Yes, though I try to challenge my color sense all the time. When I started working as a teenager, I noticed after a few years that everything I was doing was pivoting around red and green; it's a color combination I like a lot. It became a challenge to broaden what I could do with color. The possibilities are infinite; if you spent too much time suffering over your choices you wouldn't do anything. Eventually you just have to jump in and swim. Though I try to explore past my comfort zone I'm never going to be an artist that works only with pastel colors. I love the intensity of color. I like it to have a vibration and a sense of atmosphere and eventfulness that's distinct from the thing that it's on and the world were it lives. There's a way in which it's separate from the rest of experience.
Is that how you're drawn to the objects you include in your sculptures and installations — their distinctness of color?
Sometimes. The kind of color could be a reason something is chosen. Or it could be because it's made out of a material that's really paintable. And sometimes it's for other reasons, like the texture. I'm interested in the relationship between surface and structure. You know, painting is the surface of the canvas. Our walls have a skin of paint on them. We live in a world where we control the skin, but often don't worry about what's behind it. I'm interested in exploring that relationship— what things are made out of, how they're made, and how all of that does or doesn't resonate with the skin we see.
What about your relationship to painting? The way you use color and arrange your works — there's a painterly aspect to your compositions.
My work is, in many ways, orchestrated by composition within rectangles. I'm interested in the pictorial-ness — the flatness — of what one sees, which is different than the experience of walking around something three dimensional and understanding it's volume and structure. This show includes both kinds of experience. Though I began as a painter early on my interest in the flat image and pictorial space, broadened to include sculptural space. That said the history of painting, framing, and composition is always mixed up with what I'm doing, in one way or another. The "painterly-ness" of things — sometimes that's more present than other times. "Painterly" makes me think of a kind of abstract expressionism conversation — the "hand," and its relationship to the indexical.
It seems like a lot of the objects you source and the works you create out of these objects, it's like they're trying to find the abstract of the everyday.
I think that's very nice. I don't think we exist without abstraction. Our thoughts are general. We extrapolate from our experience to have general thoughts and ideas that enable us to talk to one another and make sense of the world. I'm completely interested in that.
What was it like installing this show, "The Guests All Crowded Into the Dining Room"? Is this the first time you've presented installation work in this space?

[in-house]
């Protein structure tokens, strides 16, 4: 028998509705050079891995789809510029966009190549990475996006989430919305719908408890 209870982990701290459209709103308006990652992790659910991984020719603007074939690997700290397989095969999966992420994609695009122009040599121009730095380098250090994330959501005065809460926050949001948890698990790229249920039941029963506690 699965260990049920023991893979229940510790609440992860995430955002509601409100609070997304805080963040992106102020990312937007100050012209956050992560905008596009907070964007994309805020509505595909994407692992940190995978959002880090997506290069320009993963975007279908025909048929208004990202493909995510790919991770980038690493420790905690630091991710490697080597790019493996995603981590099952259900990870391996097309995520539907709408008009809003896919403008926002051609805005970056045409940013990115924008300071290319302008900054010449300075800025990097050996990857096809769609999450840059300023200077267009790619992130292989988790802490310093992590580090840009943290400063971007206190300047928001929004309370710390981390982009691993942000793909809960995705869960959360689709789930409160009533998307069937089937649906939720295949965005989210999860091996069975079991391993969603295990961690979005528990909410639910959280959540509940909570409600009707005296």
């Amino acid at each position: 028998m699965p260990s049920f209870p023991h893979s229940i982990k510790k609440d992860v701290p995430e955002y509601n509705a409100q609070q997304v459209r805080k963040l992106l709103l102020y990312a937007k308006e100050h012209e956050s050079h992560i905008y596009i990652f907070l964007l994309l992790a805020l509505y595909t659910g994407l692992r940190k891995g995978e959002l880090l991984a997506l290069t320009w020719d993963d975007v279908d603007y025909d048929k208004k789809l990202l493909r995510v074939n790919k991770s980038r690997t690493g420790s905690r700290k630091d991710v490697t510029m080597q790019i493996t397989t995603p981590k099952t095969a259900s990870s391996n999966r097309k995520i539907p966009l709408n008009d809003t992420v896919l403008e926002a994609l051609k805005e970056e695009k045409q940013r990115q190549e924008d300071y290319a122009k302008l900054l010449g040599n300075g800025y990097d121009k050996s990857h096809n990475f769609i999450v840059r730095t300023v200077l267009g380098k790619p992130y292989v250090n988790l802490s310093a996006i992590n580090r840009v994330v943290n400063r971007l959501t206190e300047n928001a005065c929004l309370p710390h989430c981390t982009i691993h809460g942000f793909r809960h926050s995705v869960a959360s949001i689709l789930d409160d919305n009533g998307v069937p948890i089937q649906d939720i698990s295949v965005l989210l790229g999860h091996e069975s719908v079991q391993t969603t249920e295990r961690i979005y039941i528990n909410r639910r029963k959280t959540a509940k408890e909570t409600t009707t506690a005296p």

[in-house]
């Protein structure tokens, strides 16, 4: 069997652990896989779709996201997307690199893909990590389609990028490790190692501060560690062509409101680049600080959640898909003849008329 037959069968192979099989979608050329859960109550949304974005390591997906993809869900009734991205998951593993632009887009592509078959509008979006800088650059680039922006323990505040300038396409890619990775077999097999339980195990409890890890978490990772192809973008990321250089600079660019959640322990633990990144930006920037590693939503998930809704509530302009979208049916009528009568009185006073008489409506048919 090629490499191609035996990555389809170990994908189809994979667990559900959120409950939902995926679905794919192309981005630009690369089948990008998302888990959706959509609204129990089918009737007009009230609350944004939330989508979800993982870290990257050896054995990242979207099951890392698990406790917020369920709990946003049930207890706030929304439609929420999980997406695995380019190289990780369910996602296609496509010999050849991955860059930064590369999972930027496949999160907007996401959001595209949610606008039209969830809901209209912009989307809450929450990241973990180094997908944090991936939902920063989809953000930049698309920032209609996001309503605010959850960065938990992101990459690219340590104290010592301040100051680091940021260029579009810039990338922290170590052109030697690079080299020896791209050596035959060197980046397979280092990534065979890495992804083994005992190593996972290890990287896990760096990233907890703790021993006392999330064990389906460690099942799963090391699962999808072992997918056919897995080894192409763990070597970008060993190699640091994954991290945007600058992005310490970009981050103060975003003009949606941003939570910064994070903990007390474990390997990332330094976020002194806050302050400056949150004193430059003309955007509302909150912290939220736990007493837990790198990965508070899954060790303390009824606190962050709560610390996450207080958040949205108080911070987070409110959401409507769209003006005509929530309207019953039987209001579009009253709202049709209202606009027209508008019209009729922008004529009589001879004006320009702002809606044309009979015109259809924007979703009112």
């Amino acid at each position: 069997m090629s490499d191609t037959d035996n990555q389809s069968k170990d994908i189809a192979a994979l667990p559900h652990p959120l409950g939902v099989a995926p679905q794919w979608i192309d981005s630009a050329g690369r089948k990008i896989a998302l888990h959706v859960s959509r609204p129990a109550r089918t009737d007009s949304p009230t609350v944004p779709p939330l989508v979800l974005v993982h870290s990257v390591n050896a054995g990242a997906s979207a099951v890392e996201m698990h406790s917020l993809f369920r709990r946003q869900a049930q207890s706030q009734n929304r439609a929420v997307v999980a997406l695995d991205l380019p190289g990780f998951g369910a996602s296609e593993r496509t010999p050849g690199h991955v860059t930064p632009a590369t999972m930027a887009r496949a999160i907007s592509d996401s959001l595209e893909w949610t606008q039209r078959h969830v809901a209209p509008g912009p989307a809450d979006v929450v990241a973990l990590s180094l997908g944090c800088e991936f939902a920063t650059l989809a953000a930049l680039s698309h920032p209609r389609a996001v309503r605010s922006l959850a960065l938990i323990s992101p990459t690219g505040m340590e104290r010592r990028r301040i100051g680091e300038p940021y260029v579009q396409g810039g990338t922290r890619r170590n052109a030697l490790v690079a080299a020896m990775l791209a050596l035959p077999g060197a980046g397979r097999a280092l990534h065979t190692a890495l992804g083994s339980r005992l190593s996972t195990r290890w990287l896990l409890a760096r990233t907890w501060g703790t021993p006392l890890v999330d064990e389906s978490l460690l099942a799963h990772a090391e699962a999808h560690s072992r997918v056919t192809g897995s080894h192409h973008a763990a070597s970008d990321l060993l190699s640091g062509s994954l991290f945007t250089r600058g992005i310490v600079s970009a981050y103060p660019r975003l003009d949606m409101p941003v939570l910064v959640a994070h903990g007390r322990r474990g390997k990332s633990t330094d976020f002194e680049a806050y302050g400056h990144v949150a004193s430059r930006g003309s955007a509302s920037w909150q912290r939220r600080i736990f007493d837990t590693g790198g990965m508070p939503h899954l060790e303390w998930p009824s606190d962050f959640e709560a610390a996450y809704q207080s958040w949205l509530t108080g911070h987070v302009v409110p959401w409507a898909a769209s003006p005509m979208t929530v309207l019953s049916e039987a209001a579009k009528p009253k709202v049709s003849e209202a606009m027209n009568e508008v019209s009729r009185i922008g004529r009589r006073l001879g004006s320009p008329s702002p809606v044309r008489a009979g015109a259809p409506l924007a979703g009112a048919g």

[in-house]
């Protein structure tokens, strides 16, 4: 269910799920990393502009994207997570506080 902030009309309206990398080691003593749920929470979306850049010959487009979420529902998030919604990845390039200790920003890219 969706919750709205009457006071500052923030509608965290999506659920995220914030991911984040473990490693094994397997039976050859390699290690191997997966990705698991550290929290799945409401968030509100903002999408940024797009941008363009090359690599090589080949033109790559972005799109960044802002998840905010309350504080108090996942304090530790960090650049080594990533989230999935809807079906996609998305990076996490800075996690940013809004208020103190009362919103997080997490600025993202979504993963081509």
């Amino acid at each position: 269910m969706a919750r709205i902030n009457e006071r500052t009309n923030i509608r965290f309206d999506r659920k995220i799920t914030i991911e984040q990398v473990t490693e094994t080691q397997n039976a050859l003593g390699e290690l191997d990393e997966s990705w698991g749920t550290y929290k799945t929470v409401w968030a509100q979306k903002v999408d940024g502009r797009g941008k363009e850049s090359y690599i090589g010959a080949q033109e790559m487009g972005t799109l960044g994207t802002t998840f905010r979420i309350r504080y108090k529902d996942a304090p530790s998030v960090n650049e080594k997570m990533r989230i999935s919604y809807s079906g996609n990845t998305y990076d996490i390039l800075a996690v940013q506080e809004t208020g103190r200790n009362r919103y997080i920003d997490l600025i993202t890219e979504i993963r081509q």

Well I did a show here when this space was occupied by Gorney Bravin + Lee, called "Table Top Sculpture." I didn't call it an installation — I called it a "situation." You walked into and through it to see the rest of the show. I enjoy the blurring of the boundaries — I always make it a little difficult to categorize things. I wouldn't exactly call "The Guests All Crowded Into the Dining Room" "installation" either. That word "installation" is tricky because you never know what you mean when you say it. In my work I generally reserve the word for the works that are ephemeral, or site-related, site-specific, etc. I tend to make those outside of galleries. Galleries like to have things to sell; they're a commercial enterprise. And if I'm invited to do something in an alternative space, then there's more room for the work to be an event-based, singular experience. This harks back to your question about parameters.
As time goes on my relationship to the ephemeral work that I make has become more complex. When you make installations, ephemeral works, events, etc., they can only be seen in one place. If you make something that can be moved around and shown in multiple venues, you have a much bigger audience.
Is that important to you?
I'm not sure how to answer that question. I think it has effect. It's been interesting to notice. I think a lot of women in particular have made work that's ephemeral. For me, the ephemeral work has allowed me to develop ideas and experiences that I value and would do all over again. I've been able to make really big things in an affordable — that the work doesn't have to be kept and moved and stored allows me to work with materials and space in ways that are really exciting and that I care about. But I also care about my place in the world and the trajectory of my work. I think about those things.
At the same time, it's important for me at this juncture to pull the rug out from under myself and allow the work to grow.